- The inverted retinal image and the cyclopean character of vision
- The uneven resolution of the eye
- The unstable retinal image (i.e., saccades)
- The blind spot
- Obstructions, such as veins criss-crossing the eyeball; “bits of organic material float[ing] freely in the eye itself”; “Strangest of all, the retina itself is positioned backward; that is, the sensitive receptor itself is positioned behind the web of nerve fibers that ultimately join to form the optic nerve.” (Ibid. pg 134)
- “A small object nearby can project the same pattern of retinal stimulation as a large object at a distance. All we are given, when we see, is the two-dimensional image… if we do in fact see spatial relations…we don’t do so directly. That information just isn’t there in what is given to us.”
- Color (refer to my previous bare-bones understanding of Color Weirdness…) 🙂
- Time — The nature of the established fact that what we are actually seeing is the past existence of the object in our vision, due to the nature of light carrying the information to our eyes and then the time it takes for the eye to make sense of the stimuli reaching it. At the extreme, think of the nature of the stars we observe in the night sky. We are seeing the stars as they were, not as they are now. The same is true on a much smaller scale in regard to everything we encounter around us.
It is due to these natural, biological elements “conspiring” against our seemingly flawless vision, that it is thought of our minds to be responsible for “filling in the gaps,” as it were; making up for the deficiencies and “fixing” our flawed input of information, making for perfected output of understanding. And that’s where we all wonder, how do our brains do it? Is what we see, then, a Grand Illusion, constructed by our brains filling in the gaps of what’s missing sensorily? Are we all just being deceived by our eyes? Is Believing, Seeing?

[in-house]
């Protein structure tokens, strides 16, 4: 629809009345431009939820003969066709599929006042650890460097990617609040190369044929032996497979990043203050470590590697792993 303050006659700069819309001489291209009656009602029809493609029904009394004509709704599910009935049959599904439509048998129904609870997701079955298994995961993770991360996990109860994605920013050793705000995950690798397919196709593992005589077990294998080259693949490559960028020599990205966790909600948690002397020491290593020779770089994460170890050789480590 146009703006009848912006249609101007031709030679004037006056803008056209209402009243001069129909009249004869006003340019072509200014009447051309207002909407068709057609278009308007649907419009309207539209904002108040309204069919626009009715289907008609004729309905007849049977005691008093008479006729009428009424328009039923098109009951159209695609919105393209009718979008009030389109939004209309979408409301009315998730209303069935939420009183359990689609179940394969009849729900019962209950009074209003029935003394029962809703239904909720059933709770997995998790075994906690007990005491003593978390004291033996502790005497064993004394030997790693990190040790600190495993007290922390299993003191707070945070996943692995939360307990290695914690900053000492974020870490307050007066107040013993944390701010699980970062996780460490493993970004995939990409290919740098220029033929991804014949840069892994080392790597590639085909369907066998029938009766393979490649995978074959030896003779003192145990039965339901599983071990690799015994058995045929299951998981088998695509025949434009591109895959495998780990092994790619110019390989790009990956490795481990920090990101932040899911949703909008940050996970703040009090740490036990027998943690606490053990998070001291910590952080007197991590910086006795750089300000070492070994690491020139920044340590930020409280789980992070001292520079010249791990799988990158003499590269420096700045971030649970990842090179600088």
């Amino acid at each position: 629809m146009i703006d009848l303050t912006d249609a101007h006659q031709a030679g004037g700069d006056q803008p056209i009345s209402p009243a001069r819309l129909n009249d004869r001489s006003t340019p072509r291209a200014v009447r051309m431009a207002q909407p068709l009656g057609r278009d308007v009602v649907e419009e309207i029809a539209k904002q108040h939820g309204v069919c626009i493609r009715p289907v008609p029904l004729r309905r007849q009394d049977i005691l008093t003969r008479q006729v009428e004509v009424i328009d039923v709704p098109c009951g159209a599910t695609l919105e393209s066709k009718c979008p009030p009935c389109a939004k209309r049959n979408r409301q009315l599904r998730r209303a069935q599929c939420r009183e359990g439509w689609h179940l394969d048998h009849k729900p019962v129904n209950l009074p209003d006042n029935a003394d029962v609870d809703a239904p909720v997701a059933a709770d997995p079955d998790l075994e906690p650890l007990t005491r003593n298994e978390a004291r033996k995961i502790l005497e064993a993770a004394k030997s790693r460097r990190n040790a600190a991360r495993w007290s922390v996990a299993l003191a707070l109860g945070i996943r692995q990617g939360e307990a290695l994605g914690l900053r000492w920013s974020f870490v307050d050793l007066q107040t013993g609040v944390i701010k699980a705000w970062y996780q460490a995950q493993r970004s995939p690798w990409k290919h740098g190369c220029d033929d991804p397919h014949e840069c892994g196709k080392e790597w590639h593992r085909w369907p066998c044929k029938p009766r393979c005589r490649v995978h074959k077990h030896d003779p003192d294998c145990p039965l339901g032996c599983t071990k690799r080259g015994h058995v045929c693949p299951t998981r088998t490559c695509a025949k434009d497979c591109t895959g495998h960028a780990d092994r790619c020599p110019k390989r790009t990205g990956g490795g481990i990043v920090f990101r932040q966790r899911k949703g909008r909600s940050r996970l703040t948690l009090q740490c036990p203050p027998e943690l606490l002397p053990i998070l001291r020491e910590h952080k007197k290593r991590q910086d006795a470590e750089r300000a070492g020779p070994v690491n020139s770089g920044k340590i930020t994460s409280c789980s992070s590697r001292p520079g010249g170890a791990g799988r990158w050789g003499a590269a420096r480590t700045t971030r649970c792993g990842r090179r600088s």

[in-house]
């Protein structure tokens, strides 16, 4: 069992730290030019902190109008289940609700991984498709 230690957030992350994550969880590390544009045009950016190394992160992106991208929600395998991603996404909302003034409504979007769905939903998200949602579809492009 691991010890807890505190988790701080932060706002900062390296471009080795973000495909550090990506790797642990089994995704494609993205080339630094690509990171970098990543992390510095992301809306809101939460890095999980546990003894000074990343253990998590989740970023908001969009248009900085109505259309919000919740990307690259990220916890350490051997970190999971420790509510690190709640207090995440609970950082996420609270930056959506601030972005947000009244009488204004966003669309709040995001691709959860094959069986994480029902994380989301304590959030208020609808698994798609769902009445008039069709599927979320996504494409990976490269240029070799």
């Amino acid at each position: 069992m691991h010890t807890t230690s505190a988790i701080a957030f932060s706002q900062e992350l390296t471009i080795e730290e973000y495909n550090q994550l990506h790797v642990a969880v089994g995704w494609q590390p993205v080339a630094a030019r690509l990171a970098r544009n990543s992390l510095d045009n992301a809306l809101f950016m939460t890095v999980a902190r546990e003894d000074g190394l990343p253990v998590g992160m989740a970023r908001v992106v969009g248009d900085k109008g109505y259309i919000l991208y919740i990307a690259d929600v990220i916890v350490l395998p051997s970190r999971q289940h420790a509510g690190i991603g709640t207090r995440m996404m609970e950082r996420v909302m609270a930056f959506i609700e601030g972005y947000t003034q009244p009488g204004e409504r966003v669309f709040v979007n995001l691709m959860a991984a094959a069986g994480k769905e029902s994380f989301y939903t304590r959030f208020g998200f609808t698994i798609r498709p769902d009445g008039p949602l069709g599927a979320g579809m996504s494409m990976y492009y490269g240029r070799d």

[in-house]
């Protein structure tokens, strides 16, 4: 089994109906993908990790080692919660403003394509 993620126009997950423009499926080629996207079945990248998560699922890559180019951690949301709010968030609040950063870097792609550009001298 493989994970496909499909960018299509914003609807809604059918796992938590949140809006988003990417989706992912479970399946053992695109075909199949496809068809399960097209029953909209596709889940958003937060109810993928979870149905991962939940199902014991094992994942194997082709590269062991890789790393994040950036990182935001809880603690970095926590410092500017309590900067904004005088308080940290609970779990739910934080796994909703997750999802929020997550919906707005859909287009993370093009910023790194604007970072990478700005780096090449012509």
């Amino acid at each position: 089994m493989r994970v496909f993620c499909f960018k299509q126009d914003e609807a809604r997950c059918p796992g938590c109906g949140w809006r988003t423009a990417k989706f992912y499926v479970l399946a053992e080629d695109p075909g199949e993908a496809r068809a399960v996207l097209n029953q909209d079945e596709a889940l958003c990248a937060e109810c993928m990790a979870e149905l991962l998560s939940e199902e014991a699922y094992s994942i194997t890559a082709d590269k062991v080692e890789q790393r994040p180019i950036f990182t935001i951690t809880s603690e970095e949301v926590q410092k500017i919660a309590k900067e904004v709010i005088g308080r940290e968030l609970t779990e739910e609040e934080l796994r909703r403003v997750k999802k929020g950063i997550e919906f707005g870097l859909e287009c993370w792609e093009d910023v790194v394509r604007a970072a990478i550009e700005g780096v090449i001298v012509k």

I had a most interesting inspiration while contemplating these thoughts… I fully accept that there is Reality within which we are fully integrated. We are All. We are Star-Stuff, birthed via eons of generations from the crudest life forms in the earth… We are a part of our environment, and it is us, as well. We all affect each other. And, I am absolutely fascinated with the nature of Perception, that we interpret and influence what we see and experience via our senses, based on, well, what our senses tell us, AND how we interpret those signals as they pass through the Ego-Filter! Then… based on those interpreted signals, we make choices and react… It is All, we are All, entirely cyclical and thoroughly integrated!